London fire: Combustible panels found in at least 7 UK buildings

At least seven high-rise apartment buildings in England have combustible external panels similar to what was found at the London tower that went up in flames last week, killing 79 people, the government said. 

British Prime Minister Theresa May's office said tests were being conducted Thursday in buildings across the country after people raised concerns about the flammable external panels which may have helped spread the flames that engulfed Grenfell Tower in West London on June 14, Sky News reported.

"The relevant local authorities and local fire services have been informed, and, as I speak, they are taking all possible steps to ensure buildings are safe and to inform affected residents," May said.

About 600 buildings have cladding similar to the tower. The Department for Communities and Local Government later said that figure refers to buildings with all types of cladding and that not all of them necessarily have cladding made from the same aluminum composite material as Grenfell Tower. Landlords are being asked to check what the cladding on their buildings is made from.

An investigation into whether Grenfell Tower met fire safety regulations will also be conducted. Fire engulfed the 24-story building in less than an hour, causing officials to question how the blaze was able to spread so quickly. Authorities have not specified what started the fire. 

The buildings that did contain combustile cladding were not identified. The Department for Communities and Local Government said it is giving landlords time to inform residents before the names were released. 


May encouraged the owners of both public and private tower blocks around the country to quickly forward samples of any similar material for testing. The government will work with local authorities to make sure any dangerous material is removed and residents are safe, she said.

Opposition leader Jeremy Corbyn called for urgent checks on around 4,000 buildings as Britain comes to grips with the potential ramifications of the disaster. Thousands need urgent assurances about their own safety, he said.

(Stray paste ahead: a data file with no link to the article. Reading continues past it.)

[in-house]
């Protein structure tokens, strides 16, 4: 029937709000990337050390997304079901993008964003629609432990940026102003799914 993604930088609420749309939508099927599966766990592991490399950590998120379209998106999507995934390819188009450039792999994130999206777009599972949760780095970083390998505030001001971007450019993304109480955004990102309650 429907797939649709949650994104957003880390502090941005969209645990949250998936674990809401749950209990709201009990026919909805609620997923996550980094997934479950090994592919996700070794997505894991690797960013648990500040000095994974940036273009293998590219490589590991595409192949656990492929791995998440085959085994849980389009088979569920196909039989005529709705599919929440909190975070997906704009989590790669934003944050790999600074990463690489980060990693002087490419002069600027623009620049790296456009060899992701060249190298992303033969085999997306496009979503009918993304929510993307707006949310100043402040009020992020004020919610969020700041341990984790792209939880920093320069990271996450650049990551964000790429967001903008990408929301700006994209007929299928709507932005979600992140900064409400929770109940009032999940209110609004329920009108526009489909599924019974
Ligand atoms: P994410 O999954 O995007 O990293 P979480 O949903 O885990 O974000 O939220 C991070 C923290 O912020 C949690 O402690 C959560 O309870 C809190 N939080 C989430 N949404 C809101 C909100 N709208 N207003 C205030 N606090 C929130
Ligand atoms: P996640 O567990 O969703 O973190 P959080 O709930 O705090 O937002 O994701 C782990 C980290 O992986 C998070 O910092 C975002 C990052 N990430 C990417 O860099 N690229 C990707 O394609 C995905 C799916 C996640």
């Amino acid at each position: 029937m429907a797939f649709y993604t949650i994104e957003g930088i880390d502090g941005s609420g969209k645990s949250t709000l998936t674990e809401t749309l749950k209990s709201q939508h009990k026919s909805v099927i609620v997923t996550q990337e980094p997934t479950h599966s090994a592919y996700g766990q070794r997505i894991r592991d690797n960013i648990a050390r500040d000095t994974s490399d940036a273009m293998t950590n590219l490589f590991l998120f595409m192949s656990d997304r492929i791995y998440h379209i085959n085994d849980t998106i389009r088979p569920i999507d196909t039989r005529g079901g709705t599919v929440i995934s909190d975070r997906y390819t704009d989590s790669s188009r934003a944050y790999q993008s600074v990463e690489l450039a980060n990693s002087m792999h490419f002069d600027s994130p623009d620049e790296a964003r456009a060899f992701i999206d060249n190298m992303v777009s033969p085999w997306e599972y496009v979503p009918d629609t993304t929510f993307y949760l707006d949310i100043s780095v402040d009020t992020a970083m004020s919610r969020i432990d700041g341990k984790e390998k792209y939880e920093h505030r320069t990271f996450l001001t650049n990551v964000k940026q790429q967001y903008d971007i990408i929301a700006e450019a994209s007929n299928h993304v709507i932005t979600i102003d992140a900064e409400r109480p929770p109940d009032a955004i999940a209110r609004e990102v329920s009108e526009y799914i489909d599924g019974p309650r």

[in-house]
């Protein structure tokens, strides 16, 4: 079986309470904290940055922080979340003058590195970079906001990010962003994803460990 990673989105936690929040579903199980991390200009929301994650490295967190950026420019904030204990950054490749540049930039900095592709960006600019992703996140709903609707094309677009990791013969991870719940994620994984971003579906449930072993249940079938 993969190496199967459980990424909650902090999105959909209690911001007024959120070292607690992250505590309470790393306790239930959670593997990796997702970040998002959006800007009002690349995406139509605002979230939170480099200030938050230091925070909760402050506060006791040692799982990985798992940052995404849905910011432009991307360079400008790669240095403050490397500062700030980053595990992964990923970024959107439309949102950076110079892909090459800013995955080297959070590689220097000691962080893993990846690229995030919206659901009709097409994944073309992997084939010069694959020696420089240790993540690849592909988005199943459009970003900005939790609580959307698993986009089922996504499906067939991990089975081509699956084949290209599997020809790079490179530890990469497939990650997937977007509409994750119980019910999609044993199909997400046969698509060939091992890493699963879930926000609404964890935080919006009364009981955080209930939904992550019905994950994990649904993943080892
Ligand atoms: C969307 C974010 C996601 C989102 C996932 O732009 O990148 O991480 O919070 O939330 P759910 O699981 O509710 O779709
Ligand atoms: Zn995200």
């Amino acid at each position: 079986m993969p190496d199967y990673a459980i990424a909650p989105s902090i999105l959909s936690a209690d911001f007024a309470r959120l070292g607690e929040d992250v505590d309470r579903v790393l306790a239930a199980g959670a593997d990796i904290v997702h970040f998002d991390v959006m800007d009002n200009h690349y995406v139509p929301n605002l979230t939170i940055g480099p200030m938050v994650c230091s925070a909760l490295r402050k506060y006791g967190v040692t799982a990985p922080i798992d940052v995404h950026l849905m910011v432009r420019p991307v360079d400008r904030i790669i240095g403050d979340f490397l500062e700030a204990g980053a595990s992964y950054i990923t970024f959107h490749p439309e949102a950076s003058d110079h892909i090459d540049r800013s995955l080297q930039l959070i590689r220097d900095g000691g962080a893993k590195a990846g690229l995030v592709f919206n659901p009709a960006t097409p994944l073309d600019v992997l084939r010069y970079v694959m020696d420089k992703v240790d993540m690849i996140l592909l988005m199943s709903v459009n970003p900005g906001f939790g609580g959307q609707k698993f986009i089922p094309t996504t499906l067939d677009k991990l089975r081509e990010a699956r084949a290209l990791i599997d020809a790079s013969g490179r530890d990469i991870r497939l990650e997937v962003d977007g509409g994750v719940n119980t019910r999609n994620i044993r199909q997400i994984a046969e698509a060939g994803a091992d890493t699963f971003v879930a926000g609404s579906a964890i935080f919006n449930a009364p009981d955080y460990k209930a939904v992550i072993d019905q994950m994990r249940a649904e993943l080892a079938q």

"At least 79 people are dead — it is both a tragedy and an outrage because every single one of those deaths could and should have been avoided," Corbyn said.

Corbyn compared the tragedy to the 1989 Hillsborough disaster in which 96 people were killed in the crush of a crowded soccer stadium, and recent sexual abuse scandals involving vulnerable children, arguing that the government had long turned a blind eye to the needs of the poor.

"The pattern is consistent: Working-class people's voices are ignored, their concerns dismissed by those in power," he said.

May has apologized for mistakes that were made in the aftermath of the Grenfell Tower tragedy and promised that "no stone will be left unturned" in a public inquiry into its causes.

"For any guilty parties there will be nowhere to hide," she said.

May's comments came after the resignation of the top administrative official in the local government that serves the community devastated by the fire. Local residents and the central government have criticized the response to the tragedy.


Nicholas Holgate, chief executive of the Kensington and Chelsea council, had come under intense pressure following last week's blaze. The first few days after the fire were marked by chaos on the ground as local authorities struggled to deal with the hundreds of people who were displaced.

Survivors who had lost everything found it hard to find information about missing loved ones or the services available to help them get back on their feet.

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The Associated Press contributed to this report.